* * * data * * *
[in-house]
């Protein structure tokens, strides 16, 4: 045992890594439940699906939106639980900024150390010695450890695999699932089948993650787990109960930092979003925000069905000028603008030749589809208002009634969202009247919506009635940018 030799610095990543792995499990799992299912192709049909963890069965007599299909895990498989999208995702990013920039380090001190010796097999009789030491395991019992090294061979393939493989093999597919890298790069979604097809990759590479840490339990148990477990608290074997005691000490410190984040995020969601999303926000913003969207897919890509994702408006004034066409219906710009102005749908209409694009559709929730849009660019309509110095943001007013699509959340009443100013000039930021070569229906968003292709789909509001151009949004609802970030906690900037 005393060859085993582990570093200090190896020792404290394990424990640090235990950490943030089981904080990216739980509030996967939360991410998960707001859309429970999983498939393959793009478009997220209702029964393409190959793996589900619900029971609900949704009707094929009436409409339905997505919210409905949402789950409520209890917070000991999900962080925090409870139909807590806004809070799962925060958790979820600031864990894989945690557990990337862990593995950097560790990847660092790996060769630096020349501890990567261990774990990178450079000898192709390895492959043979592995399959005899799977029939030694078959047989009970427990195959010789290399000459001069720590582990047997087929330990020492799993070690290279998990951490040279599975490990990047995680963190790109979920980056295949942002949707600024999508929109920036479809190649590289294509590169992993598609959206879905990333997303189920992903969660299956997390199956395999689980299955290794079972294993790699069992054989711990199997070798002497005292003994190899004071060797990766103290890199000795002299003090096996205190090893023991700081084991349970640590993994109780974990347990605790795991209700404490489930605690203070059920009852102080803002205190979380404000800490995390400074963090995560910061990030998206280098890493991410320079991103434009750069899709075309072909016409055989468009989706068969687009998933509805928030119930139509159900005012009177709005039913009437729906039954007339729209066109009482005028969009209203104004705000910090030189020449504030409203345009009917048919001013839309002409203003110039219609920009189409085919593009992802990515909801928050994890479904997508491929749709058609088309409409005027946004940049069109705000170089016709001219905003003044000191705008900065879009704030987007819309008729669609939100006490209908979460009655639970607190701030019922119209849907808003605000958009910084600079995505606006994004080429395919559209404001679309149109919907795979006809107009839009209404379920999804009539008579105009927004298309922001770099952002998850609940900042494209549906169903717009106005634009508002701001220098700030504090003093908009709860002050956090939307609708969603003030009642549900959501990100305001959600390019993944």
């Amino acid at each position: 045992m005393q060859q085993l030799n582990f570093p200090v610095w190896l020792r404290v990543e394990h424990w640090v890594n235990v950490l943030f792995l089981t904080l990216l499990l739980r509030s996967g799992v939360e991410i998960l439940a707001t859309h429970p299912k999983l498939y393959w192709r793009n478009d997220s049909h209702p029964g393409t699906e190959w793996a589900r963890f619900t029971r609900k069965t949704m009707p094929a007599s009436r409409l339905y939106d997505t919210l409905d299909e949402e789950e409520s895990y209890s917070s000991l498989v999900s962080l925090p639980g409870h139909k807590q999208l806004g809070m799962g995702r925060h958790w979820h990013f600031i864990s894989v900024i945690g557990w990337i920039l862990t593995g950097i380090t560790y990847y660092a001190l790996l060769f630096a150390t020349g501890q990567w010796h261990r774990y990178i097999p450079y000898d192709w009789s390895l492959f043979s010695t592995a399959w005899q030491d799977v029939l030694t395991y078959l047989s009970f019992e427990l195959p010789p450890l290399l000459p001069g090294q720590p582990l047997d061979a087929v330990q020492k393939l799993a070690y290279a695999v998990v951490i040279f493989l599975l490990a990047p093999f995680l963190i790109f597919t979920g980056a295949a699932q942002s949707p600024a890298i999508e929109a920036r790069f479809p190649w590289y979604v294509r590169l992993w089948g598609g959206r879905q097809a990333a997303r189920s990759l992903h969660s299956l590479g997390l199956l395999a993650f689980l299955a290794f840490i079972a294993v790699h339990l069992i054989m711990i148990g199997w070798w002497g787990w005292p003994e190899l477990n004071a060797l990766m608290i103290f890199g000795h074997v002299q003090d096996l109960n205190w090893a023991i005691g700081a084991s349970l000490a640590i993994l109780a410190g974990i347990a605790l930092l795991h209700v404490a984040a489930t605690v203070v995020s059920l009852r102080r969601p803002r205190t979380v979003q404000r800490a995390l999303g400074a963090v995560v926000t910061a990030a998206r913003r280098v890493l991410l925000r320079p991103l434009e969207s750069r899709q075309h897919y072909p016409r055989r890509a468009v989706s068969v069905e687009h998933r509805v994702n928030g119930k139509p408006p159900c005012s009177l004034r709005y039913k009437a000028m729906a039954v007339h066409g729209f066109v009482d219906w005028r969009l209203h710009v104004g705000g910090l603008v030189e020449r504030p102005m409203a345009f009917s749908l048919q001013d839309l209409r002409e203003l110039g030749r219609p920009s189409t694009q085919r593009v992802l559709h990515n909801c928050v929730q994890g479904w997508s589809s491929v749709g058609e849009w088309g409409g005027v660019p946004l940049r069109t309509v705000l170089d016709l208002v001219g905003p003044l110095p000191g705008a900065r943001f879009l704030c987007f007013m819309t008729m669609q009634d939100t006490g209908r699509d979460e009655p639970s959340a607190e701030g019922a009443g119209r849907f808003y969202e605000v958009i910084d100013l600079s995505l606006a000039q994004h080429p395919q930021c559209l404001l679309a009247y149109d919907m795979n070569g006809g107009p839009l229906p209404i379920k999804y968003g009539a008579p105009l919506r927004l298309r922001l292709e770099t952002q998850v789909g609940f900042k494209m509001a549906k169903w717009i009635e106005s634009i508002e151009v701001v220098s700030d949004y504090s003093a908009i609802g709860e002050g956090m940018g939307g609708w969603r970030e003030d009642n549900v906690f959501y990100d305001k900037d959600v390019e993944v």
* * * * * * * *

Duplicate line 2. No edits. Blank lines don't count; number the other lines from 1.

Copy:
């Protein structure tokens, strides 16, 4: 045992890594439940699906939106639980900024150390010695450890695999699932089948993650787990109960930092979003925000069905000028603008030749589809208002009634969202009247919506009635940018 030799610095990543792995499990799992299912192709049909963890069965007599299909895990498989999208995702990013920039380090001190010796097999009789030491395991019992090294061979393939493989093999597919890298790069979604097809990759590479840490339990148990477990608290074997005691000490410190984040995020969601999303926000913003969207897919890509994702408006004034066409219906710009102005749908209409694009559709929730849009660019309509110095943001007013699509959340009443100013000039930021070569229906968003292709789909509001151009949004609802970030906690900037 005393060859085993582990570093200090190896020792404290394990424990640090235990950490943030089981904080990216739980509030996967939360991410998960707001859309429970999983498939393959793009478009997220209702029964393409190959793996589900619900029971609900949704009707094929009436409409339905997505919210409905949402789950409520209890917070000991999900962080925090409870139909807590806004809070799962925060958790979820600031864990894989945690557990990337862990593995950097560790990847660092790996060769630096020349501890990567261990774990990178450079000898192709390895492959043979592995399959005899799977029939030694078959047989009970427990195959010789290399000459001069720590582990047997087929330990020492799993070690290279998990951490040279599975490990990047995680963190790109979920980056295949942002949707600024999508929109920036479809190649590289294509590169992993598609959206879905990333997303189920992903969660299956997390199956395999689980299955290794079972294993790699069992054989711990199997070798002497005292003994190899004071060797990766103290890199000795002299003090096996205190090893023991700081084991349970640590993994109780974990347990605790795991209700404490489930605690203070059920009852102080803002205190979380404000800490995390400074963090995560910061990030998206280098890493991410320079991103434009750069899709075309072909016409055989468009989706068969687009998933509805928030119930139509159900005012009177709005039913009437729906039954007339729209066109009482005028969009209203104004705000910090030189020449504030409203345009009917048919001013839309002409203003110039219609920009189409085919593009992802990515909801928050994890479904997508491929749709058609088309409409005027946004940049069109705000170089016709001219905003003044000191705008900065879009704030987007819309008729669609939100006490209908979460009655639970607190701030019922119209849907808003605000958009910084600079995505606006994004080429395919559209404001679309149109919907795979006809107009839009209404379920999804009539008579105009927004298309922001770099952002998850609940900042494209549906169903717009106005634009508002701001220098700030504090003093908009709860002050956090939307609708969603003030009642549900959501990100305001959600390019993944």